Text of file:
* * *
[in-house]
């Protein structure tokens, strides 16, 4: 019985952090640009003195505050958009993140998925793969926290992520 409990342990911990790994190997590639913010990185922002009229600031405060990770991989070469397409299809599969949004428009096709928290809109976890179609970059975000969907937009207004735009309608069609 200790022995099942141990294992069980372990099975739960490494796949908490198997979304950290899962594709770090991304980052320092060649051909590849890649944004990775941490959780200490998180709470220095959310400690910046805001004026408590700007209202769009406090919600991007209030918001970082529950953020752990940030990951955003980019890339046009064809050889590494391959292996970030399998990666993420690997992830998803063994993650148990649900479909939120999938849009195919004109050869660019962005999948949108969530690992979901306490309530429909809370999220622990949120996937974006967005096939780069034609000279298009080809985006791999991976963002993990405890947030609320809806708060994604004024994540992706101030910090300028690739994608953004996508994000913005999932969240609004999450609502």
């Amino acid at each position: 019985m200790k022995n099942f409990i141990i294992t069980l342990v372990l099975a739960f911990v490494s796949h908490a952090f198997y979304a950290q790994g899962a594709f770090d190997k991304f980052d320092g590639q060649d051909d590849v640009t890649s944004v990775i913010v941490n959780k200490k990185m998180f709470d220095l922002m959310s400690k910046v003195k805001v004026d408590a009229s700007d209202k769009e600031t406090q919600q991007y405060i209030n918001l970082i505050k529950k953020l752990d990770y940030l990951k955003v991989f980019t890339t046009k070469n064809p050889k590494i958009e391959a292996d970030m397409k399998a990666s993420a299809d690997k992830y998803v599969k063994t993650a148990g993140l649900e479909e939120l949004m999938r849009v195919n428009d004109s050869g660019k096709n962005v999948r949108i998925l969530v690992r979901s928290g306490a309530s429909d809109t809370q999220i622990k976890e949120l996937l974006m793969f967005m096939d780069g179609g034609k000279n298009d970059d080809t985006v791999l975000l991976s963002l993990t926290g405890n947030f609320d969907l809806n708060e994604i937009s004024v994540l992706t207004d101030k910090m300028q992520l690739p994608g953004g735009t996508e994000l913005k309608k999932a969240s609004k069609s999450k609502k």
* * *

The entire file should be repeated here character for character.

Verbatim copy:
[in-house]
């Protein structure tokens, strides 16, 4: 019985952090640009003195505050958009993140998925793969926290992520 409990342990911990790994190997590639913010990185922002009229600031405060990770991989070469397409299809599969949004428009096709928290809109976890179609970059975000969907937009207004735009309608069609 200790022995099942141990294992069980372990099975739960490494796949908490198997979304950290899962594709770090991304980052320092060649051909590849890649944004990775941490959780200490998180709470220095959310400690910046805001004026408590700007209202769009406090919600991007209030918001970082529950953020752990940030990951955003980019890339046009064809050889590494391959292996970030399998990666993420690997992830998803063994993650148990649900479909939120999938849009195919004109050869660019962005999948949108969530690992979901306490309530429909809370999220622990949120996937974006967005096939780069034609000279298009080809985006791999991976963002993990405890947030609320809806708060994604004024994540992706101030910090300028690739994608953004996508994000913005999932969240609004999450609502």
């Amino acid at each position: 019985m200790k022995n099942f409990i141990i294992t069980l342990v372990l099975a739960f911990v490494s796949h908490a952090f198997y979304a950290q790994g899962a594709f770090d190997k991304f980052d320092g590639q060649d051909d590849v640009t890649s944004v990775i913010v941490n959780k200490k990185m998180f709470d220095l922002m959310s400690k910046v003195k805001v004026d408590a009229s700007d209202k769009e600031t406090q919600q991007y405060i209030n918001l970082i505050k529950k953020l752990d990770y940030l990951k955003v991989f980019t890339t046009k070469n064809p050889k590494i958009e391959a292996d970030m397409k399998a990666s993420a299809d690997k992830y998803v599969k063994t993650a148990g993140l649900e479909e939120l949004m999938r849009v195919n428009d004109s050869g660019k096709n962005v999948r949108i998925l969530v690992r979901s928290g306490a309530s429909d809109t809370q999220i622990k976890e949120l996937l974006m793969f967005m096939d780069g179609g034609k000279n298009d970059d080809t985006v791999l975000l991976s963002l993990t926290g405890n947030f609320d969907l809806n708060e994604i937009s004024v994540l992706t207004d101030k910090m300028q992520l690739p994608g953004g735009t996508e994000l913005k309608k999932a969240s609004k069609s999450k609502k």